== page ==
Going to Synthetic

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May 11, 2011
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Well been looking at switching to Synthetic Line, kinda confused on what is required for a proper fitment

Im currently working with an Warn Powerplant HP winch rated @ 9500lbs

according to website its 5/16" @ 125 ft wire cable
with warn roller fairlead


Been cruising master pull, IPOR, Viking and slee for ideas and good rope

From what I can tell I can go with 5/16" @ 100ft (shorter line- more pulling power correct?)

Can i upgrade to 3/8"? whats the pro/cons of thicker rope?

Also it looks like I will need to replace the roller fairleads or just go with the Viking Replacement Delrin Fairlead Rollers for around $90

Whats the best option?

So far Iv been looking at masterpull line rated @ 13700 lbs and the viking lines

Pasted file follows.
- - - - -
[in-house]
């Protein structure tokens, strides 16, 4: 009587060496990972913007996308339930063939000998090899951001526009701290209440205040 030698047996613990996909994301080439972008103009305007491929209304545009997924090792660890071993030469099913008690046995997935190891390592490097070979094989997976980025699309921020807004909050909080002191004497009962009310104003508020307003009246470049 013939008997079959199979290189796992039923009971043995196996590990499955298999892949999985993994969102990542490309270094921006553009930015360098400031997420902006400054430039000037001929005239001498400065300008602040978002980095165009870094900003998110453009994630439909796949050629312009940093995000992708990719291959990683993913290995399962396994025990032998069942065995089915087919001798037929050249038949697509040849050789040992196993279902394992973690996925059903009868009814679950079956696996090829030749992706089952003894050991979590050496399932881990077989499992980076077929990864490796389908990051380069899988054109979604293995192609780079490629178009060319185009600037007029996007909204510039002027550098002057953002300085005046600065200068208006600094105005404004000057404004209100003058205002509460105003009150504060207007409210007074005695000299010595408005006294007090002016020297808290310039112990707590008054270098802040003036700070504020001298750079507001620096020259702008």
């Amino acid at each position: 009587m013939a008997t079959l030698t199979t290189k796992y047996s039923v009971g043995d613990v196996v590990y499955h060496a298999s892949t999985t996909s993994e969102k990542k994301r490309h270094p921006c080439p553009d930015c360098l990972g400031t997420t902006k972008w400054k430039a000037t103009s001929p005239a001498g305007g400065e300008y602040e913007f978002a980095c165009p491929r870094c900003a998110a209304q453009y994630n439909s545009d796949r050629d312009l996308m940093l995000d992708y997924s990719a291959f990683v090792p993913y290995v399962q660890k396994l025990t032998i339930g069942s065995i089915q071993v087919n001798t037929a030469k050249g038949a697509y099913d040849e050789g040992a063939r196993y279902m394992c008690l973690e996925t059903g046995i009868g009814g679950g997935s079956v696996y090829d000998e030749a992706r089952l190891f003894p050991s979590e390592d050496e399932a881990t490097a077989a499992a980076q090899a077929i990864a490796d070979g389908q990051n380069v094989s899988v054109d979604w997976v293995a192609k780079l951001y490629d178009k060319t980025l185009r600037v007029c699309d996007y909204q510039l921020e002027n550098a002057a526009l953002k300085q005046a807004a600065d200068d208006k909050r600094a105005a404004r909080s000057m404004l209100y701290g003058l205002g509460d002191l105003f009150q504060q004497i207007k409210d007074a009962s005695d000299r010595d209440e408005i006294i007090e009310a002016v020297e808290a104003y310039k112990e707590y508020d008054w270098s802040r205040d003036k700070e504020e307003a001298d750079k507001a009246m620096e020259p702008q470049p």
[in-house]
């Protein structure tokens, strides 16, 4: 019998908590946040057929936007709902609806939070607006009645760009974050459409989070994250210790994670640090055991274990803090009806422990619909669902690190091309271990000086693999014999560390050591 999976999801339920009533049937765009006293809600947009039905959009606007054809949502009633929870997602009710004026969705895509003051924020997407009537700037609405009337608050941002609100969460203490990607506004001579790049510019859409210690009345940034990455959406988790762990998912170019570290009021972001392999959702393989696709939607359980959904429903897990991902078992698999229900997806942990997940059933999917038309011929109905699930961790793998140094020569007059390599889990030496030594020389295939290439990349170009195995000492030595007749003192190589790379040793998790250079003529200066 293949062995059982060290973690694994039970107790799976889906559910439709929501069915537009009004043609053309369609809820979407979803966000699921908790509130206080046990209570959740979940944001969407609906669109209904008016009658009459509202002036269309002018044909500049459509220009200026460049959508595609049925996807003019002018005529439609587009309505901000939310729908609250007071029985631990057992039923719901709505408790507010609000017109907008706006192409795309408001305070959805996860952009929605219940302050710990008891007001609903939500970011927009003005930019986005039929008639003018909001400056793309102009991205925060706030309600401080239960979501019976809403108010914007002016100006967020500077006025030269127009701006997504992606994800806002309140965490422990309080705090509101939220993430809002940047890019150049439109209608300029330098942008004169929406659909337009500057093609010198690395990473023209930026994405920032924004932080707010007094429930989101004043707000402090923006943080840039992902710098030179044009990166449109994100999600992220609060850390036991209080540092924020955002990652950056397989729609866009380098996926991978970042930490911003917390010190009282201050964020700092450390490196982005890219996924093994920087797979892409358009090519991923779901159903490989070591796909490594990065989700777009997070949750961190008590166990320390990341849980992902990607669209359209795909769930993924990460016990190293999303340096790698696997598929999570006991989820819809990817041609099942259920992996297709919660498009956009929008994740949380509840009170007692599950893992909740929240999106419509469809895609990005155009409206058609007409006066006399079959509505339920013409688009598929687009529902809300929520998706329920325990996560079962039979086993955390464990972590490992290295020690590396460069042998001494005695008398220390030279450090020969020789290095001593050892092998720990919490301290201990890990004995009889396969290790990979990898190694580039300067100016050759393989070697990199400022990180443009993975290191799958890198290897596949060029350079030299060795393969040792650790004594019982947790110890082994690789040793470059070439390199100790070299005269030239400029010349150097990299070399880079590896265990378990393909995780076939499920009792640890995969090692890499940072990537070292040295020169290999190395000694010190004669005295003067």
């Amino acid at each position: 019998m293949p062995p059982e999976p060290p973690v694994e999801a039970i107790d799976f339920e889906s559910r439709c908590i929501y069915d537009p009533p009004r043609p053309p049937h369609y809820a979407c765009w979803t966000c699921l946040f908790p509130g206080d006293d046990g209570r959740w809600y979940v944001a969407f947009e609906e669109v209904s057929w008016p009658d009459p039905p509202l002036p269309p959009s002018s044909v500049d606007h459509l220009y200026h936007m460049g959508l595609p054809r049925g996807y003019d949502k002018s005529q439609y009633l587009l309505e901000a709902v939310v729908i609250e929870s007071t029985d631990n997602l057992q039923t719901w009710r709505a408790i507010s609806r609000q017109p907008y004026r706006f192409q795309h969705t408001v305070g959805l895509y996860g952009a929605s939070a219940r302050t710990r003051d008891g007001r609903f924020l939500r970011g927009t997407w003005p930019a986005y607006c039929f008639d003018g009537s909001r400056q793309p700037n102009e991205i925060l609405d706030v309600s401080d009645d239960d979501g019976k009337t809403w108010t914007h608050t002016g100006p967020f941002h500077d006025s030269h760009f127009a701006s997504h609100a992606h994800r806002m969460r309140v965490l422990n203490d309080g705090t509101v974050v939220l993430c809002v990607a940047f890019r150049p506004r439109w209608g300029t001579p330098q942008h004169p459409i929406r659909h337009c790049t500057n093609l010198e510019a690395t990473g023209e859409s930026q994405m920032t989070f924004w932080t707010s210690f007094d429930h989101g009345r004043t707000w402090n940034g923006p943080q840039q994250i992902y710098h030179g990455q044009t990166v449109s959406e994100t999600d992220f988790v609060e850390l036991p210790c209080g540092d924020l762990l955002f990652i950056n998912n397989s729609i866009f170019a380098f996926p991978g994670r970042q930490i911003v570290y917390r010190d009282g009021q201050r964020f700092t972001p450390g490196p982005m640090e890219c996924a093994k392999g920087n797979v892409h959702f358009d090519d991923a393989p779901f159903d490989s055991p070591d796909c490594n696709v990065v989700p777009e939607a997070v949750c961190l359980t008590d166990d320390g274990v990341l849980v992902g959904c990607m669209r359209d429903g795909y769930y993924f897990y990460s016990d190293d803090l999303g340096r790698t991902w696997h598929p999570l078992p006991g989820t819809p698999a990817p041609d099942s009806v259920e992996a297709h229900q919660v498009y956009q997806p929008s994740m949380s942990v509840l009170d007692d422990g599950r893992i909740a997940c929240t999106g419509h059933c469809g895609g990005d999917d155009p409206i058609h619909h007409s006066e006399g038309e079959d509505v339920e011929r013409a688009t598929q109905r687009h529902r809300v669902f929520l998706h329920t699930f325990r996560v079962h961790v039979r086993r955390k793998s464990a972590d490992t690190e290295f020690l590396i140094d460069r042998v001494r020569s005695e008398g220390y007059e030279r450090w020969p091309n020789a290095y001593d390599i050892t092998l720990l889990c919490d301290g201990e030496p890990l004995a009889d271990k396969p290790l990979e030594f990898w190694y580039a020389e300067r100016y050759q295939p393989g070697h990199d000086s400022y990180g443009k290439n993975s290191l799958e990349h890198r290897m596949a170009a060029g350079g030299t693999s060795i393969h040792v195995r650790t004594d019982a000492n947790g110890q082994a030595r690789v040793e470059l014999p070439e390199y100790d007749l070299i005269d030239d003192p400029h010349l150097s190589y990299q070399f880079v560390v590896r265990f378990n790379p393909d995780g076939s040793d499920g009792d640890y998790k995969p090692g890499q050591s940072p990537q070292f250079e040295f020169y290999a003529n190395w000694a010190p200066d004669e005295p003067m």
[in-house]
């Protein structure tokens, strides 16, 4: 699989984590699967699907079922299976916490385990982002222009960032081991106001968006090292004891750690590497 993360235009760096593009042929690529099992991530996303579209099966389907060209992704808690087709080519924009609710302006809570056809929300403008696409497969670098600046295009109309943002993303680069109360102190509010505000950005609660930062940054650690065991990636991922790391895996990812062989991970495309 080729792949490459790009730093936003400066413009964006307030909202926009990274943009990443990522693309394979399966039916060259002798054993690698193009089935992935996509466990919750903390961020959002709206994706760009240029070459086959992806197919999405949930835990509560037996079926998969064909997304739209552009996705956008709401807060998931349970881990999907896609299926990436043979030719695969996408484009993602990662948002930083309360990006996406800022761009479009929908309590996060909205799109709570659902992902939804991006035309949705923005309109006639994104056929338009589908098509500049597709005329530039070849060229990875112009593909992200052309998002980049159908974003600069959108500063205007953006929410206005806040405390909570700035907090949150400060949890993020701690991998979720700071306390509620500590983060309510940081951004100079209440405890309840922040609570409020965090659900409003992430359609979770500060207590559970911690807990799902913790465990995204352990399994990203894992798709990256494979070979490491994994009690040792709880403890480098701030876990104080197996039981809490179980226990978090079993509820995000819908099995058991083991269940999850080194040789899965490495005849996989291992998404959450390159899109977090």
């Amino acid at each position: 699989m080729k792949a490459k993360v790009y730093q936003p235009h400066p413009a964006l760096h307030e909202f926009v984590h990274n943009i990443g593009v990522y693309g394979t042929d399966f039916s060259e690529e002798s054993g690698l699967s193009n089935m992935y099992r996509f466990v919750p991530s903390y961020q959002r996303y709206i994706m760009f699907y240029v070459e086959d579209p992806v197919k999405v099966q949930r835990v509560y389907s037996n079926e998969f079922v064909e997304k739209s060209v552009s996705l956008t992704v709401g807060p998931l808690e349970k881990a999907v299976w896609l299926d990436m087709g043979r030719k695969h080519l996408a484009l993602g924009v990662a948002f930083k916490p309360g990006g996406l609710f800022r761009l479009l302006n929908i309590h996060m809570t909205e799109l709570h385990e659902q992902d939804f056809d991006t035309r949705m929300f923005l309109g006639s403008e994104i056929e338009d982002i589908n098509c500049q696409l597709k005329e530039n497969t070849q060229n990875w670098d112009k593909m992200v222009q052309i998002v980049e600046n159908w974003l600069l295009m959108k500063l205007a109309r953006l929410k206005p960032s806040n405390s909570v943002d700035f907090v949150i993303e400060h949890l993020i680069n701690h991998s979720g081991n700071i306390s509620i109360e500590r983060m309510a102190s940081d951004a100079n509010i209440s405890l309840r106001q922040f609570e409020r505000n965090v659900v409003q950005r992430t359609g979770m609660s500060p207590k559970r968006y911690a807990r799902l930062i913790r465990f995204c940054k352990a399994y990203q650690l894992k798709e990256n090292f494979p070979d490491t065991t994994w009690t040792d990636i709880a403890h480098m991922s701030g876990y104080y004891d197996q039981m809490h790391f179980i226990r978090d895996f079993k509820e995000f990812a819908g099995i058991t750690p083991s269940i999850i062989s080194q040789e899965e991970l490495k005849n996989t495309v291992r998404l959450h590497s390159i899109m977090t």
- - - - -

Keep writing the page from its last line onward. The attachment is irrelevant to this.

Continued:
Which seems to be the better choice of the two.

Also should that cover a landcruiser or truck weightwise or should i opt up to a higher strength?

Any insight would be great

Thanks
 

Southeast Overland

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Howdy - I put some info below.

From what I can tell I can go with 5/16" @ 100ft (shorter line- more pulling power correct?)

If your winch came with 125' of 5/16" then you can put 125' of 5/16" synthetic on there. The closer you get to your drum the more pulling power you have. 9,500 lbs will only happen on the first layer or two of rope. The further you get away from the drum (more wraps) the more power you lose. You could go with a shorter main line and use an extension line to reach further when you need but for most times get closer to the drum - or what I suggest is to fill your winch (not overfill) and then use a block to double your power.